Whether novels, campfire tales, or film – from Aristotle right on through to Star Wars – most stories follow the story arc of the three-Act hero’s journey.
Imagine playing a game of catch: You’re in a field with a friend, and you throw the ball up; it comes down in another place. There’s a sense of anticipation in your throw. There’s a sense of relief when your friend catches the ball. But all the real excitement is when the ball is up there in the air. Everything before the throw is Act 1. The ball hanging in the air right up until the moment it is caught or dropped is Act 2. Everything after the catch is Act 3. This is the basic pleasure of setup, tension, and release that we experience in most time-based art forms, including dance and music.
Sure, there are plenty of famous examples of short stories and novels that don’t conform to this template, but there are countless more examples that do. So, in an effort to understand how this basic story arc can help frame your prose, let’s take a closer look at the 3-Act journey.
Image taken from a great article on this topic called “Conflict and Character Within Story Structure.“
Act 1: The setup
Here is where you briefly set the stage for your story, describe the setting where the action will take place or take off from, introduce the major characters, and provide context for their motivations. Suspense, menace, or complication may begin to build throughout Act 1, but the real tension begins when a particular plot point (towards the end of Act 1) causes the hero to tumble into a complex world where something is at risk.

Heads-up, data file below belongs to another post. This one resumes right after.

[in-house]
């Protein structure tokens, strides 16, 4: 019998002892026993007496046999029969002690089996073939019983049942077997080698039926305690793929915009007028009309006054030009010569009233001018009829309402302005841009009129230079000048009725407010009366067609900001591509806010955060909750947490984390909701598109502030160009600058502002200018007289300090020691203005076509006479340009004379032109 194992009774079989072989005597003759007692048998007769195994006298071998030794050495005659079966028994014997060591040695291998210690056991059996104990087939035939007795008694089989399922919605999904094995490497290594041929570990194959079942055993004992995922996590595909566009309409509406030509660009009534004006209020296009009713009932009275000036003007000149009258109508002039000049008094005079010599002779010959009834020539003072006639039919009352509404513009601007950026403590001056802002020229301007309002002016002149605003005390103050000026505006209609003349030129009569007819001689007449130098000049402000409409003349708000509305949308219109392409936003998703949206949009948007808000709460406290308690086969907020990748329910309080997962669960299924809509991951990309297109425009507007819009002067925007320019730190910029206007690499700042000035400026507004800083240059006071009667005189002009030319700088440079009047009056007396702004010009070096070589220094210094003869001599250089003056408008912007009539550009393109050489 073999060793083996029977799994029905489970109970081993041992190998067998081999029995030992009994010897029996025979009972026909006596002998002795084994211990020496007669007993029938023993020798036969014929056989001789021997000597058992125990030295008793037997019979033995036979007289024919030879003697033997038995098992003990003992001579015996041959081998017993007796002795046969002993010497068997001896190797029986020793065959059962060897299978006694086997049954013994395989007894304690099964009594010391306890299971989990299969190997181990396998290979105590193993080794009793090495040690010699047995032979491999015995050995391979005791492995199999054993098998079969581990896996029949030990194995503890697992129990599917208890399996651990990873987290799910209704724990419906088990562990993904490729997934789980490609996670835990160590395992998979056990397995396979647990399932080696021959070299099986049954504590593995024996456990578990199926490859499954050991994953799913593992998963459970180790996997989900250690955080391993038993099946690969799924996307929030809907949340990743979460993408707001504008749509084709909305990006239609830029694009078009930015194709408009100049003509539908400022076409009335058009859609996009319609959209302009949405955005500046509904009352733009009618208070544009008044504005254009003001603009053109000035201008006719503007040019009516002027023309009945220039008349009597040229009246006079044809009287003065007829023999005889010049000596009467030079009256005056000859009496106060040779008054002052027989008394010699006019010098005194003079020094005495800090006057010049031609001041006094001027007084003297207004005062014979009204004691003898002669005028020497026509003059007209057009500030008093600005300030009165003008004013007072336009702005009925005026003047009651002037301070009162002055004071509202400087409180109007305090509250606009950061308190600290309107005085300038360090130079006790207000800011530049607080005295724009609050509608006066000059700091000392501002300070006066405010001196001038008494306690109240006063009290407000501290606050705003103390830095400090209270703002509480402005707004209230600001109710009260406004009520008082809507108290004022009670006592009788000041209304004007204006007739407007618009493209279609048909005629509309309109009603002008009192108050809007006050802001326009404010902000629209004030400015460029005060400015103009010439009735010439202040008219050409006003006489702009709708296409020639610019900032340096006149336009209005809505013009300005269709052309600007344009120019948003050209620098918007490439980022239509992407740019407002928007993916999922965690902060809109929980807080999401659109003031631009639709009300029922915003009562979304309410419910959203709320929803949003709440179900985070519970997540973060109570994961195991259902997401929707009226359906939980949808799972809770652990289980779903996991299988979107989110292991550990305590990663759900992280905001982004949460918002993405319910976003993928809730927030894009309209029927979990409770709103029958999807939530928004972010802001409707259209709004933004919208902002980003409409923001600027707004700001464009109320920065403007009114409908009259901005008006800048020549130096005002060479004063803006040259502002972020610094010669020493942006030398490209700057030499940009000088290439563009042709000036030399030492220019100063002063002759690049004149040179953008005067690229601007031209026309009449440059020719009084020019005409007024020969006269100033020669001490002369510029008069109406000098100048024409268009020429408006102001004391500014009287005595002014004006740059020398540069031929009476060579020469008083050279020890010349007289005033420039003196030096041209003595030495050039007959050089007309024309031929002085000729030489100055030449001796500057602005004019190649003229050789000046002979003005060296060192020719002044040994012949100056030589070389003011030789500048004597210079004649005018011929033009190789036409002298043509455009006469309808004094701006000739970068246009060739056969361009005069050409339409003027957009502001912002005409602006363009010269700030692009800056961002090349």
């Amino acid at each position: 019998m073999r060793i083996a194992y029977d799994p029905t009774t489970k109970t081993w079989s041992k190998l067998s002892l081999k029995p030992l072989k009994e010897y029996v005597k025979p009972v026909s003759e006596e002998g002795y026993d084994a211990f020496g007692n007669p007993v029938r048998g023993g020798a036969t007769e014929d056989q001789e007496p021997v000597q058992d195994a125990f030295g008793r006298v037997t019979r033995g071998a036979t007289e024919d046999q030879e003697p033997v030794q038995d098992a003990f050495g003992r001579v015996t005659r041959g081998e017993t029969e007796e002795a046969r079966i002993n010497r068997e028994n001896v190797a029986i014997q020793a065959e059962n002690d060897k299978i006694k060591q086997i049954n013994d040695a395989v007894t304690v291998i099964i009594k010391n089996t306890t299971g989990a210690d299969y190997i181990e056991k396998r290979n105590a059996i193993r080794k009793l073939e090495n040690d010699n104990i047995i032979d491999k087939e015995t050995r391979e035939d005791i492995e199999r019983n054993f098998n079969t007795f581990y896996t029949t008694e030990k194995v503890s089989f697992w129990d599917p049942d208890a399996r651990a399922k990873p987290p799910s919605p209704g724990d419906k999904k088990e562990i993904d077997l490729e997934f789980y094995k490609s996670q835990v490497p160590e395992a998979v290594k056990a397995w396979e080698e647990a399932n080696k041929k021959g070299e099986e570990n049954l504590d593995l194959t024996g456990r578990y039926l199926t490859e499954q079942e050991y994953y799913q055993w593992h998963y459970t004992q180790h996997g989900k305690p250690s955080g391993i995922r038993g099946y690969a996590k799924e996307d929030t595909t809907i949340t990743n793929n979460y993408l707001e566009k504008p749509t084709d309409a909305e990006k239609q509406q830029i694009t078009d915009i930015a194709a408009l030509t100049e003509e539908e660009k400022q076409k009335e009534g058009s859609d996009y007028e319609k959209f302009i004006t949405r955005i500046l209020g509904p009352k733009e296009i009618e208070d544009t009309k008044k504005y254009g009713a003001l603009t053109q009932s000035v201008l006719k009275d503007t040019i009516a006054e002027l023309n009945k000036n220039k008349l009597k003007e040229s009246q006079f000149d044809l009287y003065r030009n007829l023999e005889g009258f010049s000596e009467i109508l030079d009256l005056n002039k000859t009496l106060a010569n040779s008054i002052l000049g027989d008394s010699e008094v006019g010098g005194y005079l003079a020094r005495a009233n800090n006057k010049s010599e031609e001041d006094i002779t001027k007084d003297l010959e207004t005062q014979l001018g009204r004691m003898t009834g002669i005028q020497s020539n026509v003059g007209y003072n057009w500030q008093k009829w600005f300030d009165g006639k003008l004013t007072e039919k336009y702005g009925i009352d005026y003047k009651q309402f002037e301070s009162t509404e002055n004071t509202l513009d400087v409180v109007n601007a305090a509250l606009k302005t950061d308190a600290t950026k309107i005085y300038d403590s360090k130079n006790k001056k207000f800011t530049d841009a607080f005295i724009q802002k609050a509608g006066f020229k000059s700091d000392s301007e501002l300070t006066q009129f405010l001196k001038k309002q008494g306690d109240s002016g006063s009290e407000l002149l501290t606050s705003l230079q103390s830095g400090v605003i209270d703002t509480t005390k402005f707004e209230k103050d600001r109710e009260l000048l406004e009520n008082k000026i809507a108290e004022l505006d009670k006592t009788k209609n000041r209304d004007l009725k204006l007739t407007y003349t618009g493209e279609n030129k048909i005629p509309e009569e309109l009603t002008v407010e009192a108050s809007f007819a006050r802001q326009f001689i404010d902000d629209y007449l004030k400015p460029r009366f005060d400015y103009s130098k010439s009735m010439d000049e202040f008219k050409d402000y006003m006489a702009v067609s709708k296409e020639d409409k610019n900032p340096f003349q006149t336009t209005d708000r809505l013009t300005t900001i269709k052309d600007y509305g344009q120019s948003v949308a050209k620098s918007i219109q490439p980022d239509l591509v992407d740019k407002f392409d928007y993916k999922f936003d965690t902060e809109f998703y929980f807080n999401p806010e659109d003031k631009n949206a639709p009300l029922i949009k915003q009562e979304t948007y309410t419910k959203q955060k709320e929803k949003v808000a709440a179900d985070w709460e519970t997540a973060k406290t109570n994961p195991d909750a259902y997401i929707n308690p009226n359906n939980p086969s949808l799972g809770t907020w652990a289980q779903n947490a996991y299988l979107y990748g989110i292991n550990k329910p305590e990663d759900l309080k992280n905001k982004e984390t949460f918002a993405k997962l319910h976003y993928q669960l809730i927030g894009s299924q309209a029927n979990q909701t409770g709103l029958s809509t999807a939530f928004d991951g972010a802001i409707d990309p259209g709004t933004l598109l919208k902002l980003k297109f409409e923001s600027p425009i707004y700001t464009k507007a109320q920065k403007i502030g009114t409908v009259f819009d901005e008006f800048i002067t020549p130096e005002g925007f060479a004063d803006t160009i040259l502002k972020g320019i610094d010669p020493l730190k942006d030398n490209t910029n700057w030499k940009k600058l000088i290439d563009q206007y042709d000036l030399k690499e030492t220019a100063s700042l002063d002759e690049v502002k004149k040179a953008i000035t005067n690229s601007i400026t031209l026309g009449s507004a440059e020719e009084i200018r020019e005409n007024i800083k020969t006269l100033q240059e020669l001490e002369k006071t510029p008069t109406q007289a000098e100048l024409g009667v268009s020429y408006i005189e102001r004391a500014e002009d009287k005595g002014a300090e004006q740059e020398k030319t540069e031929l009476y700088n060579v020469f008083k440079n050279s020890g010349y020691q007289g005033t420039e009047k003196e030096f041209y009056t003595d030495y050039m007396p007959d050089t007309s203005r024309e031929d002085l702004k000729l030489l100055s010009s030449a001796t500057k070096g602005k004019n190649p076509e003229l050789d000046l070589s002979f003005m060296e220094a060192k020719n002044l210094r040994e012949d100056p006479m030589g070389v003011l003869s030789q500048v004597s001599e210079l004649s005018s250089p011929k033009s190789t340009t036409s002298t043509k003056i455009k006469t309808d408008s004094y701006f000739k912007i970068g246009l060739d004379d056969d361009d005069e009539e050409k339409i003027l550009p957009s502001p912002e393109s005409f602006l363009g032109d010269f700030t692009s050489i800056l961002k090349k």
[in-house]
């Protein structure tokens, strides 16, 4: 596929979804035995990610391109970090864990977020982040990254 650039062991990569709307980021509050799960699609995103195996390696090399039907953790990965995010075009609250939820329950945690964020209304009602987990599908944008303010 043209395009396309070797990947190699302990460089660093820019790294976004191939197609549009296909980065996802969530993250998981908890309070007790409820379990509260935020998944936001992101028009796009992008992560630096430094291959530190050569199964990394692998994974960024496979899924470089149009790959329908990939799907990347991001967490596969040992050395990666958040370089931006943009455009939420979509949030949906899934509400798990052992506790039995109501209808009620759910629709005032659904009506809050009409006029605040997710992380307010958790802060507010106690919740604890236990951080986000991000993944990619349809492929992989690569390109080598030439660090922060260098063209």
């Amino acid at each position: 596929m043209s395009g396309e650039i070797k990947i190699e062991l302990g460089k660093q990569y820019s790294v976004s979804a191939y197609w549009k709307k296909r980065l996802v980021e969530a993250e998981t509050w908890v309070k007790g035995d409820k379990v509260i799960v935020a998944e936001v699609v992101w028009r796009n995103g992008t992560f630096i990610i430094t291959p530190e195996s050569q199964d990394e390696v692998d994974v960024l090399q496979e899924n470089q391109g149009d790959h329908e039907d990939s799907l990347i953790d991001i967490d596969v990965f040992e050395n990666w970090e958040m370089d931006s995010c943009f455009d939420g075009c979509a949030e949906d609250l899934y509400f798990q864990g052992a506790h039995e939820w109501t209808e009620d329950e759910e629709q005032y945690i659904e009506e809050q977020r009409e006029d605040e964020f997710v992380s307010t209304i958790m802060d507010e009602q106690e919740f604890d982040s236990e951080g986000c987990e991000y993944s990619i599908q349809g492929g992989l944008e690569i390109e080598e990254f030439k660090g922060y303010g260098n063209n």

Act 2: The struggles
Whether your protagonists face emotional or physical peril, Act 2 is the meaty section where you put them through the ringer. They move from obstacle to obstacle, overcoming some, failing at others (but without a sense of great resolution), until the story builds to a climax that will determine the ultimate outcome of your characters. Readers will expect a happy ending, or at least a glimmer of hope. But we live in an ambiguous world. Cormac McCarthy certainly wouldn’t fault you for killing off your hero here. Then again, everyone loves when the Death Star blows up!
Act 3: The wrap-up
Following the climax, your readers will have suffered (along with the hero) the ups and downs of the narrative. They won’t have much endurance for a lengthy denouement. The tension of the tale should resolve quickly along with any plot details or loose ends that need tying.
A more complex variation on this basic structure is what the sagely Joseph Campbell termed the “Monomyth,” a common 12-stage journey found in many myths across most cultures (pictured below). For more information on this structural variation, check out MovieOutline.com.
This post originally appeared on PlayingWriter.com. Reposted with permission.
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